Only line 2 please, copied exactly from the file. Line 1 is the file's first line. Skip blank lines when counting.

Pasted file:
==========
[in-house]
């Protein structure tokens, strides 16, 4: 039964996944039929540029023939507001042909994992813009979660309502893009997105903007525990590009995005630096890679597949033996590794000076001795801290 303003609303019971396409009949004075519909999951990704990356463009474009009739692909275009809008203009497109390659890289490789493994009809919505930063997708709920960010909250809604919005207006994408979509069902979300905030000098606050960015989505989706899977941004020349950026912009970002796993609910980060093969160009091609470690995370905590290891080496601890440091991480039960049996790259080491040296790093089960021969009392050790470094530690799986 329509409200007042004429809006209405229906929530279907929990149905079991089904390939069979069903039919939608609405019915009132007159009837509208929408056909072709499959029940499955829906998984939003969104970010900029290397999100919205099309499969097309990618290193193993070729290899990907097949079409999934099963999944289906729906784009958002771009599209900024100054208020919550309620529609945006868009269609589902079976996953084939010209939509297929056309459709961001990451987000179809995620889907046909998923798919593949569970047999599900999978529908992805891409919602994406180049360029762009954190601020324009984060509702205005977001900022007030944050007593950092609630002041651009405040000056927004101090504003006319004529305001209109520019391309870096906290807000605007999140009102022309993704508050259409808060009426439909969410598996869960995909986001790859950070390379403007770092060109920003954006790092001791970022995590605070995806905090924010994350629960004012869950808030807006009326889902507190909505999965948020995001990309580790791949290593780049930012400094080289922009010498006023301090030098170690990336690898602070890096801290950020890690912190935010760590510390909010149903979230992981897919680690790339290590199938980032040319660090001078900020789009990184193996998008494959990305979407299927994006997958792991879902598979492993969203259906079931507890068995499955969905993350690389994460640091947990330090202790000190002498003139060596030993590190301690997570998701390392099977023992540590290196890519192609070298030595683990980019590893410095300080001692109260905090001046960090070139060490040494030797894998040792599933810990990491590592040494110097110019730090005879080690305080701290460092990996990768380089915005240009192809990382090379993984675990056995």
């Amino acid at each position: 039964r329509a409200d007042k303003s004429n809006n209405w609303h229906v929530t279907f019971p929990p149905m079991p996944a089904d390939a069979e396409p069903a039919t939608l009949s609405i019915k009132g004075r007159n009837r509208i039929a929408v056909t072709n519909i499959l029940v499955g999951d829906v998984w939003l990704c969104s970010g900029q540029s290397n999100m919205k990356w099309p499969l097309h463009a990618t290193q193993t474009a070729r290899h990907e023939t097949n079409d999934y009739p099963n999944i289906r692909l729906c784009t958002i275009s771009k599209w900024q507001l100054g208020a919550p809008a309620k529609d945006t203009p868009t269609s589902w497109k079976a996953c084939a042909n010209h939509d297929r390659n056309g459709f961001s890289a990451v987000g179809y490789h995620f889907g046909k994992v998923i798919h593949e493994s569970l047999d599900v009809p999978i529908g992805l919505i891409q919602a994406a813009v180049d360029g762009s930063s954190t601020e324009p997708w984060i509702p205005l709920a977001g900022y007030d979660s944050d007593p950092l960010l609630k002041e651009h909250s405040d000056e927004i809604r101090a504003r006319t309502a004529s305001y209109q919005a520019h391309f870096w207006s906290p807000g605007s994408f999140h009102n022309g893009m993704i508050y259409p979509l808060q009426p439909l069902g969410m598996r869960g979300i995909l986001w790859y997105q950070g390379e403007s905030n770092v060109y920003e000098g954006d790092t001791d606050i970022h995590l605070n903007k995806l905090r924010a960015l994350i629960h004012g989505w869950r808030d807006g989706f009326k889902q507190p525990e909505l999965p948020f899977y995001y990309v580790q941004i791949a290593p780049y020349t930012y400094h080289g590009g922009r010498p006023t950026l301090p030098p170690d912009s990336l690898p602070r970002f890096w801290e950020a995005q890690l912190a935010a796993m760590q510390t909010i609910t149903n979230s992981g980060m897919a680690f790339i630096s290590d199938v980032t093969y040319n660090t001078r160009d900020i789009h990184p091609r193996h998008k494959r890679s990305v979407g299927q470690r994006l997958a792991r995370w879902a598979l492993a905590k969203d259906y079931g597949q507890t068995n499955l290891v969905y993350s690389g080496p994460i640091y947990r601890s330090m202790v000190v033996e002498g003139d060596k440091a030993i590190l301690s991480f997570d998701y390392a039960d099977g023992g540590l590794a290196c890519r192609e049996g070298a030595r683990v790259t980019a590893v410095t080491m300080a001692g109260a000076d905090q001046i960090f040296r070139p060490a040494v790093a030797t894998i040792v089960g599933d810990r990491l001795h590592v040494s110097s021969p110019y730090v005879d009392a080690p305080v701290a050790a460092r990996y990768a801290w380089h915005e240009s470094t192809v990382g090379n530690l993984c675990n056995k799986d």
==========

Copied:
């Protein structure tokens, strides 16, 4: 039964996944039929540029023939507001042909994992813009979660309502893009997105903007525990590009995005630096890679597949033996590794000076001795801290 303003609303019971396409009949004075519909999951990704990356463009474009009739692909275009809008203009497109390659890289490789493994009809919505930063997708709920960010909250809604919005207006994408979509069902979300905030000098606050960015989505989706899977941004020349950026912009970002796993609910980060093969160009091609470690995370905590290891080496601890440091991480039960049996790259080491040296790093089960021969009392050790470094530690799986 329509409200007042004429809006209405229906929530279907929990149905079991089904390939069979069903039919939608609405019915009132007159009837509208929408056909072709499959029940499955829906998984939003969104970010900029290397999100919205099309499969097309990618290193193993070729290899990907097949079409999934099963999944289906729906784009958002771009599209900024100054208020919550309620529609945006868009269609589902079976996953084939010209939509297929056309459709961001990451987000179809995620889907046909998923798919593949569970047999599900999978529908992805891409919602994406180049360029762009954190601020324009984060509702205005977001900022007030944050007593950092609630002041651009405040000056927004101090504003006319004529305001209109520019391309870096906290807000605007999140009102022309993704508050259409808060009426439909969410598996869960995909986001790859950070390379403007770092060109920003954006790092001791970022995590605070995806905090924010994350629960004012869950808030807006009326889902507190909505999965948020995001990309580790791949290593780049930012400094080289922009010498006023301090030098170690990336690898602070890096801290950020890690912190935010760590510390909010149903979230992981897919680690790339290590199938980032040319660090001078900020789009990184193996998008494959990305979407299927994006997958792991879902598979492993969203259906079931507890068995499955969905993350690389994460640091947990330090202790000190002498003139060596030993590190301690997570998701390392099977023992540590290196890519192609070298030595683990980019590893410095300080001692109260905090001046960090070139060490040494030797894998040792599933810990990491590592040494110097110019730090005879080690305080701290460092990996990768380089915005240009192809990382090379993984675990056995």